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Jail or bail: Montana still very much the wild west

by Troy Downing
| May 31, 2022 7:00 AM

Montana’s wild West is alive and well as a rogue subset of bounty hunters committing crimes and abuses against defendants on bail, their families and the public.

State law gives bondsmen unrestrained arrest powers leading some to employ dangerous tactics that threaten public safety and infringe on defendants’ rights.

There is a clear need for Montana to create sideboards, rules and arrest reporting standards to ensure transparency and establish minimal qualifications for individuals operating as fugitive recovery agents (bounty hunters) in our state.

The growing abuses and criminal charges against bondsmen culminated in both public outrage and calls for reform by our agency following a shooting last year in Butte. In this case, a bondsman, aided by a convicted felon, allegedly broke into a home unannounced seeking to arrest a defendant out on bond. Following an altercation, the homeowner ─ a third party ─ was fatally shot. The bondsman, as well as the man accompanying, were charged with deliberate homicide and aggravated burglary.

Although there are many professional bondsmen and recovery agents acting within the law, there is increasing concern of recovery agents and bondsmen committing, sometimes very serious crimes.

A bail bond, or surety bond, is a form of insurance. Bondsmen must be licensed as surety insurance producers to write bail bonds. As the agency charged with regulating insurance in Montana, we have the duty and authority to approve and revoke licenses, levy penalties for misconduct, and adopt rules. Following the shooting in Butte, we revoked the bondsman’s license to ensure he could no longer legally write or enforce bonds.

The laws regulating bail bonds are even more complex when considering the difference between a bondsman and a fugitive recovery agent. While one is often synonymous with the other, the law does not mandate licensure for recovery agents because they are not offering an insurance product ─ their job is only to arrest defendants. For example, the shooting in Butte allegedly involved a convicted felon who was aiding the bondsman in the fugitive recovery operation. The felon was not a licensed surety insurance producer because he was only acting as a recovery agent.

This loophole is void of any authority for any Montana agency to regulate the actions of unlicensed fugitive recovery agents. This creates, in some cases, unclear authority over bondsmen recovering fugitives.

Bondsmen arguably have unilateral authority to revoke bail at any time and for any reason. As a result, a defendant legally out on bond can be routinely arrested and imprisoned without a court order, at the whim of the bondsmen. In other words, the bondsman doesn’t need any reason other than discomfort to recover a person out on bond. This unrestricted authority is the catalyst of many cases of abuse and crimes committed by bondsmen. Our agency is investigating multiple instances of bondsmen offering payment or reduced bail costs to defendants in exchange for performing tasks, such as assisting in fugitive recovery operations. In some cases, bondsmen have gratuitously revoked a defendant’s bail, only to again bail them out of jail to implement additional fees on the same defendant.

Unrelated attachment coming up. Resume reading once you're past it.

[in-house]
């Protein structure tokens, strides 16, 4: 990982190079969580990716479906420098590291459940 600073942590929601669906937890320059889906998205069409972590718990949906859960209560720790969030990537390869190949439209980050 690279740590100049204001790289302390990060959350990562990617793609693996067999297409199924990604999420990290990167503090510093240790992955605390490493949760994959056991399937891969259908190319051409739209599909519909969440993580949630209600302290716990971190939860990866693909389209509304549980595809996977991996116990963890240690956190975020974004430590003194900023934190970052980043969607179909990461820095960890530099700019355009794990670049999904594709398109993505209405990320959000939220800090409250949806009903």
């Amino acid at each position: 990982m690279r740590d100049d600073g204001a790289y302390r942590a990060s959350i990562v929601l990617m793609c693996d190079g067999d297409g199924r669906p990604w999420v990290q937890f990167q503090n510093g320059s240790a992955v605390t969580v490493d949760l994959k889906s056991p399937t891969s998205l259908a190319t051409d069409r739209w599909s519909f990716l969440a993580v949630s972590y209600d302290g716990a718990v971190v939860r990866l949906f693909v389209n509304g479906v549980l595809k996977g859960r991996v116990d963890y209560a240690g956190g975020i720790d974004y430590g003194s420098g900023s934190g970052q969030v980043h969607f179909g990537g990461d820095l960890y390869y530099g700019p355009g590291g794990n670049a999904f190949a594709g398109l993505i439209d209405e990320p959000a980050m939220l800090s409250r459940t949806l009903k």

The vast majority of bail bondsmen and recovery agents in our state follow the law, respect defendants’ rights, and support regulations to corral unscrupulous actors who’s actions tarnish the industry’s reputation. I’ve always said, “bad actors are bad for business.” Nobody wants bad actors in their industry. However, abuses, crimes, and violence perpetrated by bad actors in the bail bonds industry will not stop until the Legislature passes common-sense laws giving some sideboards and oversight on abuses being perpetrated by a handful of bad actors.

In the 2023 Legislative Session, we will introduce a bill to reform fugitive recovery. We will be seeking two changes to statute that we believe will help solve many of the problems in fugitive recovery in Montana:

Require all recovery agents to be licensed surety insurance producers. Through licensure, our agency can enforce minimal qualifications, training standards and background checks. Bondsmen and recovery agents abusing their authority will have their licenses revoked and lose their authority to write bonds or arrest defendants. Mandatory licensing also ensures defendants cannot be paid or coerced into assisting in fugitive recovery operations.

Implement transparency reporting requirements. Before arresting a defendant, bondsmen must notify local law enforcement and provide licensure information along with the defendant’s location. Bondsmen are also required to report all arrests to our agency as a condition of licensure. Reporting will dissuade bad actors from engaging in abusive behaviors without unduly restricting bondsmen from protecting their interests.

Fugitive recovery agents have unique powers and authorities usually only granted to highly trained law enforcement professionals. Under the current law, this industry has little oversight, qualifications, or basic training standards required to operate in Montana communities with broad arrest powers. The abuses from this small set of bad actors in this industry are a clear threat to the rights of Montanans. In the next legislative session, the Legislature should modernize our State’s laws to protect the rights of defendants and the public from violence perpetrated by bad actors in the bail bond industry.

Troy Downing is the Commissioner of Securities and Insurance, Montana State Auditor. Commissioner Downing is a two-tour combat veteran, businessman, and entrepreneur.